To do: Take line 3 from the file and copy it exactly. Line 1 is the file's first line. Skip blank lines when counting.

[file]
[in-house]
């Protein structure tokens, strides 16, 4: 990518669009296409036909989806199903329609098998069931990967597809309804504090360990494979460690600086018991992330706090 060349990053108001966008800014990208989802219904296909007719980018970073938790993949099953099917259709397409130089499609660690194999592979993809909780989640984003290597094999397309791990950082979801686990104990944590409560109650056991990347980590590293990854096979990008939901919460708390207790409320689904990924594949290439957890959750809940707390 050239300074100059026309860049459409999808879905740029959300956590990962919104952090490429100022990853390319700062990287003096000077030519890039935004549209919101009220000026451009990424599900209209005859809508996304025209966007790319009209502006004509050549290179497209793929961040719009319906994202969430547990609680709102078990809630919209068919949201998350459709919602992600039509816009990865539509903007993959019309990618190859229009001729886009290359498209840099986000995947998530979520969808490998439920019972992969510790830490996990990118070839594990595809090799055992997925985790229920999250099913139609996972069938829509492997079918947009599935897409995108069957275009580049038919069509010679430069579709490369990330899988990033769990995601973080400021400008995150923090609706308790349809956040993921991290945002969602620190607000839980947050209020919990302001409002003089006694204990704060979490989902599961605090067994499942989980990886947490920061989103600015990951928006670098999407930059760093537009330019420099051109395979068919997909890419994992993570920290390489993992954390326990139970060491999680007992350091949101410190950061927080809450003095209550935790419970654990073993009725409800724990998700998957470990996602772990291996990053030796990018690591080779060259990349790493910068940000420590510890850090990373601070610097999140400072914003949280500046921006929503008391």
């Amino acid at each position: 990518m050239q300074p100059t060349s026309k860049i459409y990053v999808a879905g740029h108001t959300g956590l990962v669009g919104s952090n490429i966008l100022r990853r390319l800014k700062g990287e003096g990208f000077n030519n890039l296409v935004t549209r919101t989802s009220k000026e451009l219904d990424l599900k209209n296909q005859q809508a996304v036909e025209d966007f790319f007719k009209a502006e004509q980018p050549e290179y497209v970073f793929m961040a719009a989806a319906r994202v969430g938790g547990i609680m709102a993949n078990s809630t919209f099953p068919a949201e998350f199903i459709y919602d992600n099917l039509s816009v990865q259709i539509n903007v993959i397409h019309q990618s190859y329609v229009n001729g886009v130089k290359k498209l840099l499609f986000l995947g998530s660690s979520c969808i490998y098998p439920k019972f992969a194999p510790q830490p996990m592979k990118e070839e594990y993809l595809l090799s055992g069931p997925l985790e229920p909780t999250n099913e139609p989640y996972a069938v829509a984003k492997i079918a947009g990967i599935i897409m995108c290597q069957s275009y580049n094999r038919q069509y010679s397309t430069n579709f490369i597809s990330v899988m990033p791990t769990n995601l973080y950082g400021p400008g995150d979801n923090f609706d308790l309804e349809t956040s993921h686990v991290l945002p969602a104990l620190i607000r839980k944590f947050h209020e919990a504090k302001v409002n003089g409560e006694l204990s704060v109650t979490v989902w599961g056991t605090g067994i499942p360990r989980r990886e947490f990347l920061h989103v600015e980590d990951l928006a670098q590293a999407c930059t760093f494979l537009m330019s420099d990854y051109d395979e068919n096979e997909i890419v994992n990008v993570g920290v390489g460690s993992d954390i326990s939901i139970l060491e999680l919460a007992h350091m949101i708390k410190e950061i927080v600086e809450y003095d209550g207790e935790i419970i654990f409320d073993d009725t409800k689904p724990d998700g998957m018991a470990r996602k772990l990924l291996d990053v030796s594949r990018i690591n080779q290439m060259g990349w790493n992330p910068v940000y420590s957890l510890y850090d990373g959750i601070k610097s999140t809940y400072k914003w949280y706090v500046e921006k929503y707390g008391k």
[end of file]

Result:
């Amino acid at each position: 990518m050239q300074p100059t060349s026309k860049i459409y990053v999808a879905g740029h108001t959300g956590l990962v669009g919104s952090n490429i966008l100022r990853r390319l800014k700062g990287e003096g990208f000077n030519n890039l296409v935004t549209r919101t989802s009220k000026e451009l219904d990424l599900k209209n296909q005859q809508a996304v036909e025209d966007f790319f007719k009209a502006e004509q980018p050549e290179y497209v970073f793929m961040a719009a989806a319906r994202v969430g938790g547990i609680m709102a993949n078990s809630t919209f099953p068919a949201e998350f199903i459709y919602d992600n099917l039509s816009v990865q259709i539509n903007v993959i397409h019309q990618s190859y329609v229009n001729g886009v130089k290359k498209l840099l499609f986000l995947g998530s660690s979520c969808i490998y098998p439920k019972f992969a194999p510790q830490p996990m592979k990118e070839e594990y993809l595809l090799s055992g069931p997925l985790e229920p909780t999250n099913e139609p989640y996972a069938v829509a984003k492997i079918a947009g990967i599935i897409m995108c290597q069957s275009y580049n094999r038919q069509y010679s397309t430069n579709f490369i597809s990330v899988m990033p791990t769990n995601l973080y950082g400021p400008g995150d979801n923090f609706d308790l309804e349809t956040s993921h686990v991290l945002p969602a104990l620190i607000r839980k944590f947050h209020e919990a504090k302001v409002n003089g409560e006694l204990s704060v109650t979490v989902w599961g056991t605090g067994i499942p360990r989980r990886e947490f990347l920061h989103v600015e980590d990951l928006a670098q590293a999407c930059t760093f494979l537009m330019s420099d990854y051109d395979e068919n096979e997909i890419v994992n990008v993570g920290v390489g460690s993992d954390i326990s939901i139970l060491e999680l919460a007992h350091m949101i708390k410190e950061i927080v600086e809450y003095d209550g207790e935790i419970i654990f409320d073993d009725t409800k689904p724990d998700g998957m018991a470990r996602k772990l990924l291996d990053v030796s594949r990018i690591n080779q290439m060259g990349w790493n992330p910068v940000y420590s957890l510890y850090d990373g959750i601070k610097s999140t809940y400072k914003w949280y706090v500046e921006k929503y707390g008391k």